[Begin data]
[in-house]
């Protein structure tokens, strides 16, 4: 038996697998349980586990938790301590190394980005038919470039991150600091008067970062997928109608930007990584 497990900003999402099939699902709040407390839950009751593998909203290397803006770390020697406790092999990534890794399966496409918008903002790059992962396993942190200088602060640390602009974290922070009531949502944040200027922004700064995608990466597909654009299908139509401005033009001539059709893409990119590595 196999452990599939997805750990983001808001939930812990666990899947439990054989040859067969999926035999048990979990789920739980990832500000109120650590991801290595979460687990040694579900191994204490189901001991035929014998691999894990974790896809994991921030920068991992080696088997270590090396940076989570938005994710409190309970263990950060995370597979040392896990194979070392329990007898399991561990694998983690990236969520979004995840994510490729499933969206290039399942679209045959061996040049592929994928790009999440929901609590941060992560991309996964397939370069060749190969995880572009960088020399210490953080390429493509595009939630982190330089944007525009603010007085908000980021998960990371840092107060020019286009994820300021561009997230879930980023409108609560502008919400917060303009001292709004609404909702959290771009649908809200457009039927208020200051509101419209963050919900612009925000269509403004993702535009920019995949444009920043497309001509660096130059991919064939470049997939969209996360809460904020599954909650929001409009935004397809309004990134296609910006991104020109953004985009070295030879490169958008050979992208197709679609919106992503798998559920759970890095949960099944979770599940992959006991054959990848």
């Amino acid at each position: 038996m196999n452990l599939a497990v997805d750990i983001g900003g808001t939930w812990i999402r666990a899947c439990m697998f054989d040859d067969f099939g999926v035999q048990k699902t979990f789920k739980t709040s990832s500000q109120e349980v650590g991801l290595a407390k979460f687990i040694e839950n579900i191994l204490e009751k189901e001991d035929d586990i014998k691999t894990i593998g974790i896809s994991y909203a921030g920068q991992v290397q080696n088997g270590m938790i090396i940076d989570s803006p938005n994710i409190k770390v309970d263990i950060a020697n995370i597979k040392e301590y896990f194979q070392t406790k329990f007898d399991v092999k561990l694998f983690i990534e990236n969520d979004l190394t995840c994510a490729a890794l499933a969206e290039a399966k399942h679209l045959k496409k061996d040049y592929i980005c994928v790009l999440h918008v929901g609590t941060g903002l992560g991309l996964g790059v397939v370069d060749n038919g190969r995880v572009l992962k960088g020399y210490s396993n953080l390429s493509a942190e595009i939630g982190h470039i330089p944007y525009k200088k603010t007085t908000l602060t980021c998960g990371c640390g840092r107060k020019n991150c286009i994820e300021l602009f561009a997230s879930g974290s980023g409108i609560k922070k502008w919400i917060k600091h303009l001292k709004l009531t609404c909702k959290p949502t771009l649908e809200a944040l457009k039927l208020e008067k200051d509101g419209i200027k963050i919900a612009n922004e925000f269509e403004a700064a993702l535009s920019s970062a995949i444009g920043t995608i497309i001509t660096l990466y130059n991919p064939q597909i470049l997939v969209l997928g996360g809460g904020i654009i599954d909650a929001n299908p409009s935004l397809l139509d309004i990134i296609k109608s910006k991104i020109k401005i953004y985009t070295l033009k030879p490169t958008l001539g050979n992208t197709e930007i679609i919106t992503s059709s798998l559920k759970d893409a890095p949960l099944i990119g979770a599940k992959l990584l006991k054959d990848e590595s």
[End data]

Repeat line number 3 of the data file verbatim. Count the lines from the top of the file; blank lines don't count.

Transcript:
């Amino acid at each position: 038996m196999n452990l599939a497990v997805d750990i983001g900003g808001t939930w812990i999402r666990a899947c439990m697998f054989d040859d067969f099939g999926v035999q048990k699902t979990f789920k739980t709040s990832s500000q109120e349980v650590g991801l290595a407390k979460f687990i040694e839950n579900i191994l204490e009751k189901e001991d035929d586990i014998k691999t894990i593998g974790i896809s994991y909203a921030g920068q991992v290397q080696n088997g270590m938790i090396i940076d989570s803006p938005n994710i409190k770390v309970d263990i950060a020697n995370i597979k040392e301590y896990f194979q070392t406790k329990f007898d399991v092999k561990l694998f983690i990534e990236n969520d979004l190394t995840c994510a490729a890794l499933a969206e290039a399966k399942h679209l045959k496409k061996d040049y592929i980005c994928v790009l999440h918008v929901g609590t941060g903002l992560g991309l996964g790059v397939v370069d060749n038919g190969r995880v572009l992962k960088g020399y210490s396993n953080l390429s493509a942190e595009i939630g982190h470039i330089p944007y525009k200088k603010t007085t908000l602060t980021c998960g990371c640390g840092r107060k020019n991150c286009i994820e300021l602009f561009a997230s879930g974290s980023g409108i609560k922070k502008w919400i917060k600091h303009l001292k709004l009531t609404c909702k959290p949502t771009l649908e809200a944040l457009k039927l208020e008067k200051d509101g419209i200027k963050i919900a612009n922004e925000f269509e403004a700064a993702l535009s920019s970062a995949i444009g920043t995608i497309i001509t660096l990466y130059n991919p064939q597909i470049l997939v969209l997928g996360g809460g904020i654009i599954d909650a929001n299908p409009s935004l397809l139509d309004i990134i296609k109608s910006k991104i020109k401005i953004y985009t070295l033009k030879p490169t958008l001539g050979n992208t197709e930007i679609i919106t992503s059709s798998l559920k759970d893409a890095p949960l099944i990119g979770a599940k992959l990584l006991k054959d990848e590595s």